Photo by Ringo Chiu.

Generation Z girls are the focus of complex new corporate campaigns intended to win over the demographic as it becomes the most coveted U.S. consumer segment.

This group, which includes girls born in the mid-1990s through the early 2010s, is already making waves in the market, and advertisers and content creators in Los Angeles are fighting to both appeal to and shape their tastes.

Media and marketing companies including Clique Media Group of West Hollywood and Marina del Rey-based Sweety High are stepping in to build a business model largely focused on marketing to Gen Z girls and young women.

The companies and other experts said girls are increasingly involved in making both personal and major household consumer decisions.

“I don’t think (girls) are part of the decision,” said Veronica Zelle, co-chief executive of Sweety High whose career has included producing music videos for Justin Timberlake and Britney Spears. “I think they are the decision.”

Sweety High goes more niche by specifically targeting girls ages 8 to 18. Clique is also female-focused in the content it produces, with numerous fashion and beauty clients, but targets the ages 14 to 22 demographic.

Frank Simonetti, Sweety High co-chief executive, joked that no one understood why the company would cut off half of its potential clientele by focusing on female consumers when the company was founded in 2009. Simonetti said the mega-popularity of pop star Justin Bieber and the “Twilight” books and movies among young women solidified the company’s belief that girls rule the Gen Z market.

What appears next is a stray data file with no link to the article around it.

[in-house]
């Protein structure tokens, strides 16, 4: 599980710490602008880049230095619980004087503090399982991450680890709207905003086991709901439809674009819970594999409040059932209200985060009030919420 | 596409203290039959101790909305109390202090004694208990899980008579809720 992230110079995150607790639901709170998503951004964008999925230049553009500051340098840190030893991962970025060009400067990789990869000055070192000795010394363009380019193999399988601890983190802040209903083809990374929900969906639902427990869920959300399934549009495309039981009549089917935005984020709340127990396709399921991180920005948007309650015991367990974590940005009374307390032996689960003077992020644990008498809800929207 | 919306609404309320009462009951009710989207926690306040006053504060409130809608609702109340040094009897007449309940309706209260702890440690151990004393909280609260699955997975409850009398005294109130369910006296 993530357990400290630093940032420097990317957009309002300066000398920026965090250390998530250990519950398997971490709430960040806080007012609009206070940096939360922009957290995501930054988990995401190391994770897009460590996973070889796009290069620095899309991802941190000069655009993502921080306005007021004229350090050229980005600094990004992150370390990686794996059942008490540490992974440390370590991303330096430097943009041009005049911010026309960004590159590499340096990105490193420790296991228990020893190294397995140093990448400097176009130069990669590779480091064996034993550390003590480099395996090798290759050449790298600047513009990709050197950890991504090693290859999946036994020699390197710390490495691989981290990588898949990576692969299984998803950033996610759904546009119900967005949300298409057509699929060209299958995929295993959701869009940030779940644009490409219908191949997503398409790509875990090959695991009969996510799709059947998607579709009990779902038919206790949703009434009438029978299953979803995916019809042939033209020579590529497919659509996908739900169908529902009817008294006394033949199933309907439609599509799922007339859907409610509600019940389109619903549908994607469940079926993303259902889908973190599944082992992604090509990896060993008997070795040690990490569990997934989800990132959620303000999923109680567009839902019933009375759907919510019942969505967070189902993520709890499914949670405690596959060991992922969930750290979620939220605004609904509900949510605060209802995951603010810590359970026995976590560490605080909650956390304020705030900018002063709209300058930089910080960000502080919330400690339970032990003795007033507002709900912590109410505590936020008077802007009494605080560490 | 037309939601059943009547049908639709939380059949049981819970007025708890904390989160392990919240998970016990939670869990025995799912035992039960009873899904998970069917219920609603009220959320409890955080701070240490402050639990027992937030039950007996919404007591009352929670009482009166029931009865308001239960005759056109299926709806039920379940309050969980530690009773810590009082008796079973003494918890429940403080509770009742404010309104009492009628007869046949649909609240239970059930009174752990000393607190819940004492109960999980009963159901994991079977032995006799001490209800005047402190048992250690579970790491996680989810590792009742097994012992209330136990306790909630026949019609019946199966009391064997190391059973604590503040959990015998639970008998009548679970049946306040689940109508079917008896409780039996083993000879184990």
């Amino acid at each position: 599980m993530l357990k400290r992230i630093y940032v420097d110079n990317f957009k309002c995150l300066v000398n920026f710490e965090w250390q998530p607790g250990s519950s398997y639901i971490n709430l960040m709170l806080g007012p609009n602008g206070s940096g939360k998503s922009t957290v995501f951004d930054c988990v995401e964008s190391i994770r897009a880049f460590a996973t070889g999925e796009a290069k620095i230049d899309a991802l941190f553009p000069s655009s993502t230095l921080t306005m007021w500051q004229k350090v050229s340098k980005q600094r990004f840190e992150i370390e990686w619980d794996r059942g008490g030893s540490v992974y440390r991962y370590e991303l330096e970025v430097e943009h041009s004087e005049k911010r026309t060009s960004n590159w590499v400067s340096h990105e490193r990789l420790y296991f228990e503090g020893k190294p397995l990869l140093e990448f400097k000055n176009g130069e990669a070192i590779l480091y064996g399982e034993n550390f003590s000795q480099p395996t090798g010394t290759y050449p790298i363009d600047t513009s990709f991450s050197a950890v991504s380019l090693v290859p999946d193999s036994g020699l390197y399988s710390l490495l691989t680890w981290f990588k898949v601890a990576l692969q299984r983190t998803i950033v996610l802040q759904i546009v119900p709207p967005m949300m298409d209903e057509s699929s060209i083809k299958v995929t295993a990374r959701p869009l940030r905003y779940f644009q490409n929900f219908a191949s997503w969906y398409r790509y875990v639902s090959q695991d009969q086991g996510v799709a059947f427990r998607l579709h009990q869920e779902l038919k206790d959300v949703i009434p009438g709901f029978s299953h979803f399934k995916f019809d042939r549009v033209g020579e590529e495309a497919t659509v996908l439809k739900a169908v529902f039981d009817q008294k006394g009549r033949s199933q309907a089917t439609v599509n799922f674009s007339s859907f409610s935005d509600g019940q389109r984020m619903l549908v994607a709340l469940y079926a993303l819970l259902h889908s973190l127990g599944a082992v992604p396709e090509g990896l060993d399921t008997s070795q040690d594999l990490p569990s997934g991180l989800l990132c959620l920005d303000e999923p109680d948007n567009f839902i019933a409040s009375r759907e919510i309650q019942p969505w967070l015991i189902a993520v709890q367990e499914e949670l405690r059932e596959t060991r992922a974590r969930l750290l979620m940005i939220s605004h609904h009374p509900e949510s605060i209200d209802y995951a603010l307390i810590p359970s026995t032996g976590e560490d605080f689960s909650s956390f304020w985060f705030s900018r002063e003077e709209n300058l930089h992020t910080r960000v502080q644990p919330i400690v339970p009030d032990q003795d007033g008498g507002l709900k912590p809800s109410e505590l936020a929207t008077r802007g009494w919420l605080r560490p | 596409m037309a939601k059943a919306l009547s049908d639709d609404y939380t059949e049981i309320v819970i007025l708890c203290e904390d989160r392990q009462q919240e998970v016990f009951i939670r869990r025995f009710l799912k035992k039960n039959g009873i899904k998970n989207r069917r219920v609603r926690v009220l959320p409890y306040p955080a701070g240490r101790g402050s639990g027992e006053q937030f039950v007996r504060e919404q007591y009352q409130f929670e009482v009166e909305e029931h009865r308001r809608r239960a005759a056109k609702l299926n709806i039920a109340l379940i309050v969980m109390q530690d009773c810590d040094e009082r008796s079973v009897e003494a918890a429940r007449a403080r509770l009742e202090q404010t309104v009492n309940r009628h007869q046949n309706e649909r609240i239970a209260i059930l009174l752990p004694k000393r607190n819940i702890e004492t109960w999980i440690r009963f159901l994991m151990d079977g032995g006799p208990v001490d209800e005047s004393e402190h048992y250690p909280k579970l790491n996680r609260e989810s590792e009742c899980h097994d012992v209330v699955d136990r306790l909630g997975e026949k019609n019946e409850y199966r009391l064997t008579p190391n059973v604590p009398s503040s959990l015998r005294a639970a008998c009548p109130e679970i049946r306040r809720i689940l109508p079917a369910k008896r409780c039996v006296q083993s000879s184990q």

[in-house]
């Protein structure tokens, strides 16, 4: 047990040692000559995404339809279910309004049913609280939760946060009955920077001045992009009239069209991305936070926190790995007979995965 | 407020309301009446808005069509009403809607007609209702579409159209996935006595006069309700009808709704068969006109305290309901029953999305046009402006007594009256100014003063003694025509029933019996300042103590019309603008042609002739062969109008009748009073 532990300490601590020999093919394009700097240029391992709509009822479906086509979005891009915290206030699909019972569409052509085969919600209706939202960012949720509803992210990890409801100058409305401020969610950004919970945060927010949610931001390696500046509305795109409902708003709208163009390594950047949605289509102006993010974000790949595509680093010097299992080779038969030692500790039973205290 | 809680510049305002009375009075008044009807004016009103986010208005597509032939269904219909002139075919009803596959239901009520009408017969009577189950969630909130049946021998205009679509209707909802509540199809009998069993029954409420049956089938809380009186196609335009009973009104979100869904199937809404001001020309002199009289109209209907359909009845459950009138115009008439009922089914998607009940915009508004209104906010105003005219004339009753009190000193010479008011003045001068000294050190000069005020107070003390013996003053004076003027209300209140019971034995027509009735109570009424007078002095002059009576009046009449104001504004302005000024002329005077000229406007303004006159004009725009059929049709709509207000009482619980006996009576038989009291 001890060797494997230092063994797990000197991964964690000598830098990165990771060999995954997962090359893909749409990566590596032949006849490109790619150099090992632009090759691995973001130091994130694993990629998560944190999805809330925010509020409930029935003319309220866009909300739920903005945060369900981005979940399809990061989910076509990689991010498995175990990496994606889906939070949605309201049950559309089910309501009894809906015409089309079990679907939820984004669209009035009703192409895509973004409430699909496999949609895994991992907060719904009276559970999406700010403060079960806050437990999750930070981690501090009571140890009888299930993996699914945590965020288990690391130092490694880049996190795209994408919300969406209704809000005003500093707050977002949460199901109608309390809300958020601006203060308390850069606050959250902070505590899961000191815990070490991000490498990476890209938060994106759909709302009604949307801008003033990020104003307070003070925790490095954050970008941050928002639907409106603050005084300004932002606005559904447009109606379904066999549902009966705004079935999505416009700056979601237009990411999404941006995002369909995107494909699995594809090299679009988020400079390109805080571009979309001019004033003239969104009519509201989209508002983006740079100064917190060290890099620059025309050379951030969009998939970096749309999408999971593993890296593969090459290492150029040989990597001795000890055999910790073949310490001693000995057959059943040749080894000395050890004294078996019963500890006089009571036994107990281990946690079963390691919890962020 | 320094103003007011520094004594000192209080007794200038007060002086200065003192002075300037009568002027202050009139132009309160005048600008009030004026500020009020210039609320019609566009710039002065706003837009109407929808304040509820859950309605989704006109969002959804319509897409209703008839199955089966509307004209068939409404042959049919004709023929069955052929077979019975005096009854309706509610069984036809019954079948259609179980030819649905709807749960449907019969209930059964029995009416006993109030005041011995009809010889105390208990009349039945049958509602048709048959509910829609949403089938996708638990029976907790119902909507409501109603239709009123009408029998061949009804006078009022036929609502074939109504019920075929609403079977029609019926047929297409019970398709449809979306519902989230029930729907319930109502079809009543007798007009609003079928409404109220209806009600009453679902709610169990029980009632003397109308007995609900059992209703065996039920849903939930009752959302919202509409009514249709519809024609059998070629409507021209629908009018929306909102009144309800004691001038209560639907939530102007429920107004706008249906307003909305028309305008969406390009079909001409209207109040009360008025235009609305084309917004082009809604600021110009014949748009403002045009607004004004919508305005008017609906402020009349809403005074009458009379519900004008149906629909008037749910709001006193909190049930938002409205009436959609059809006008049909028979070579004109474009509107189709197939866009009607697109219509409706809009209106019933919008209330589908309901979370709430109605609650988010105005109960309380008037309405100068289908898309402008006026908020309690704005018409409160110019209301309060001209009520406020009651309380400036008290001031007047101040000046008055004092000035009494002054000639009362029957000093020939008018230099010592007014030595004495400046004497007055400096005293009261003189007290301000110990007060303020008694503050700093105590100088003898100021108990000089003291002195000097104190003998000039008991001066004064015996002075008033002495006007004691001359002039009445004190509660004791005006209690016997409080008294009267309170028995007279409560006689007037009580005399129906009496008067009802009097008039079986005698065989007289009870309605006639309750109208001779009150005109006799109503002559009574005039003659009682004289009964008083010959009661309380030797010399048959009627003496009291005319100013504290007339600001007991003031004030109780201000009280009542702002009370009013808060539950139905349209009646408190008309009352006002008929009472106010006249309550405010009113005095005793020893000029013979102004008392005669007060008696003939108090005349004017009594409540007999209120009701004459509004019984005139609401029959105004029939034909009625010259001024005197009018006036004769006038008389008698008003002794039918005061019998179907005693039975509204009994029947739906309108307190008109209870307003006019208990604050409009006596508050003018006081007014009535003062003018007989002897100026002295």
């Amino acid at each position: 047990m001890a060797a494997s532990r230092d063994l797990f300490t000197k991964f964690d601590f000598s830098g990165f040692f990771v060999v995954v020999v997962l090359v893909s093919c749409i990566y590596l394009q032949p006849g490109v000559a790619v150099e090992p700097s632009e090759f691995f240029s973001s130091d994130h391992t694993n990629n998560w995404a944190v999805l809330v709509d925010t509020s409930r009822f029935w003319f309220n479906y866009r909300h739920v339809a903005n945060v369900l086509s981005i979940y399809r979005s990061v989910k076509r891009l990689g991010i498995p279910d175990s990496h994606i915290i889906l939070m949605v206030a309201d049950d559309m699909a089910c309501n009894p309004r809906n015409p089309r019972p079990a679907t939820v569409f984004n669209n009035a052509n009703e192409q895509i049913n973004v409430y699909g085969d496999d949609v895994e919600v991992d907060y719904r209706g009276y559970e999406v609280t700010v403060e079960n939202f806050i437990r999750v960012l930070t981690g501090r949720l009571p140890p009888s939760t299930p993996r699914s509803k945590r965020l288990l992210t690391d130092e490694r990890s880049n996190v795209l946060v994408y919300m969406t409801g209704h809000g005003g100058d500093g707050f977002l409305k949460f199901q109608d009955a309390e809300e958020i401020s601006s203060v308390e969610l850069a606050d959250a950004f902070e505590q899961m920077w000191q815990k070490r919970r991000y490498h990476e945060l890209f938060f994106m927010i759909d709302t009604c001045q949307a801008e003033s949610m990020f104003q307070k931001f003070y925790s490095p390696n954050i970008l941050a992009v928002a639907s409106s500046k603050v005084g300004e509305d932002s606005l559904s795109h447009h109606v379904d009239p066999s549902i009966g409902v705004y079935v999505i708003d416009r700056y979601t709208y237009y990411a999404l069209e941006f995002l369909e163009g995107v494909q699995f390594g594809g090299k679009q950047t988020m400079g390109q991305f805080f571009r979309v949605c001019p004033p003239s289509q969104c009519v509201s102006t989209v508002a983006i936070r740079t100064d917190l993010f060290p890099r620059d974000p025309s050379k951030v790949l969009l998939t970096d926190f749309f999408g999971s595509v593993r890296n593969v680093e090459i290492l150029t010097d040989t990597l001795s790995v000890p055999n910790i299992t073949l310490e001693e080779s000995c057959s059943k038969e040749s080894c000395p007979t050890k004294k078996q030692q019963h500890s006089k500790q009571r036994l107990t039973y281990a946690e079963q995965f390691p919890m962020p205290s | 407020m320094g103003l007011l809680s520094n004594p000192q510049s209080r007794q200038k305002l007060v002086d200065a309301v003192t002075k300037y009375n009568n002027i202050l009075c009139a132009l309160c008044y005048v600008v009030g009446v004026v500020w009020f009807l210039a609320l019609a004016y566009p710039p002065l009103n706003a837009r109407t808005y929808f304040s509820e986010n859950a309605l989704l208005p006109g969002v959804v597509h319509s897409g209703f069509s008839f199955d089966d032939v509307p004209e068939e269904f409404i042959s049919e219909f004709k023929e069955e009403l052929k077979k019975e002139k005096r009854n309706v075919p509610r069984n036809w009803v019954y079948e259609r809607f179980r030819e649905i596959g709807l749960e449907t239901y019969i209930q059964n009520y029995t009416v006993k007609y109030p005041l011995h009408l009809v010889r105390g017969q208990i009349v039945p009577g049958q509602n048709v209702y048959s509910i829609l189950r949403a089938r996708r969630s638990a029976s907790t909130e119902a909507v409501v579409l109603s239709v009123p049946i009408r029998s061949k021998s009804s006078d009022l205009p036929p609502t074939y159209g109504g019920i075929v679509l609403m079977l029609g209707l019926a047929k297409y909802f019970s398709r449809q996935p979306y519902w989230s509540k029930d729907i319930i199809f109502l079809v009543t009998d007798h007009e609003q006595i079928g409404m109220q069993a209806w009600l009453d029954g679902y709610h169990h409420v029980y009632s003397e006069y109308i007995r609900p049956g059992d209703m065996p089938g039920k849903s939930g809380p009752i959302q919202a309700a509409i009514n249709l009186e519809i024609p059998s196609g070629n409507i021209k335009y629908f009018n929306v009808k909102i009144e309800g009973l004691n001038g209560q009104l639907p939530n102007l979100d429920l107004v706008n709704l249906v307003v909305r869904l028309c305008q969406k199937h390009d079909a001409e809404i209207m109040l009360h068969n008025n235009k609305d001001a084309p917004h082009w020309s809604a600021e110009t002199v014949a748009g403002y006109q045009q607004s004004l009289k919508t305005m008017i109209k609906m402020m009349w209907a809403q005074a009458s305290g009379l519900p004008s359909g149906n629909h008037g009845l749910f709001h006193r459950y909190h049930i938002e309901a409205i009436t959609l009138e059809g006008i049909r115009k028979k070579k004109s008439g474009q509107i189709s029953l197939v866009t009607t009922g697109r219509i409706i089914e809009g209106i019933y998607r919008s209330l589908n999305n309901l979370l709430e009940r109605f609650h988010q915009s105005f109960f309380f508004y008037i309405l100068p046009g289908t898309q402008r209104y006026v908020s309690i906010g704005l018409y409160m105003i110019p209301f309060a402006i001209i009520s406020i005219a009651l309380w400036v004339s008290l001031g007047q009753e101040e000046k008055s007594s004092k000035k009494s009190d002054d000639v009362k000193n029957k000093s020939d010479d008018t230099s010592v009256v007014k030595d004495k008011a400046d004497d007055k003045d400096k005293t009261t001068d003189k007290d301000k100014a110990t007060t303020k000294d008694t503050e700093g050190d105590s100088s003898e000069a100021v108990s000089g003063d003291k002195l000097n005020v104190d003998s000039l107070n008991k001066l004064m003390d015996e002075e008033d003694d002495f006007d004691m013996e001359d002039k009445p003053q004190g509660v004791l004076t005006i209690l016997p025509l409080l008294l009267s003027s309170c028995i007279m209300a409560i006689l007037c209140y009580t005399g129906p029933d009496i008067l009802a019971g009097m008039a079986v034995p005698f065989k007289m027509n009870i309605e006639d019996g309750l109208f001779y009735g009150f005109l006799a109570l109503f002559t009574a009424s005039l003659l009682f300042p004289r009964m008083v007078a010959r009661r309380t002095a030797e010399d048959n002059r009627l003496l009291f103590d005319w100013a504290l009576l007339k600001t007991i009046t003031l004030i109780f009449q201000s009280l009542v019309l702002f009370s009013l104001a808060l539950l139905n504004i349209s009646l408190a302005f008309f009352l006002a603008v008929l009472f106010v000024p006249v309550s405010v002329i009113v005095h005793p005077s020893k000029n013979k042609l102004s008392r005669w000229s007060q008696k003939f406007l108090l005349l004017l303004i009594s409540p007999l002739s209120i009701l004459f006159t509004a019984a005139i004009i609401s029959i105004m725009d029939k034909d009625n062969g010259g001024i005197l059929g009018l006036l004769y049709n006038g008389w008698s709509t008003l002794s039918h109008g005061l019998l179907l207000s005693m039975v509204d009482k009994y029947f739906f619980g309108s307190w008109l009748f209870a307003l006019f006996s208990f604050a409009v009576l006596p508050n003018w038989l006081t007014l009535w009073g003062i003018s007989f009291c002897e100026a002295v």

The Sweety High execs said girls also become social animals sooner than boys and therefore wield more power when it comes spreading the word via social media.

The overall Gen Z market is already huge and growing quickly. A National Retail Federation and IBM study released this year estimated Gen Z has $44 billion in buying power and will comprise 40 percent of the total consuming population by 2020.

Sweety High executives said the company’s growth reflects the power of the Gen Z market, with clients including NBCUniversal, PepsiCo, Walmart Stores Inc. and Nickelodeon. The company’s revenue grew 400 percent from 2016 to 2017, with the volume of deals increasing at a similar rate, Simonetti said, though he didn’t disclose dollar figures.

Katherine Power, chief executive of Clique, said the demographic is still being dissected.

“Everyone is trying to understand Gen Z, the next generation to have disposable income,” she said. “Even if you are consistently going after the same age demographic as the generations cycle through, one generation is very different from the next.”

Beth Hayes, vice president of merchandising for San Francisco cosmetics company Sephora USA Inc.’s Sephora Collection, partners with Clique’s College Fashionista media platform, creating events such as a beauty road trip to several U.S. college campuses.

“We value the Gen Z audience enormously and are dedicated to seeking out experiential moments to interact with them in a meaningful way,” Hayes said in an e-mail. “Through our partnership with College Fashionista, we are able to engage with college students in the context of things they’re truly passionate about.”

Power plays

Taking advantage of the power Gen Z girls wield means finding out and shaping what’s important in their world.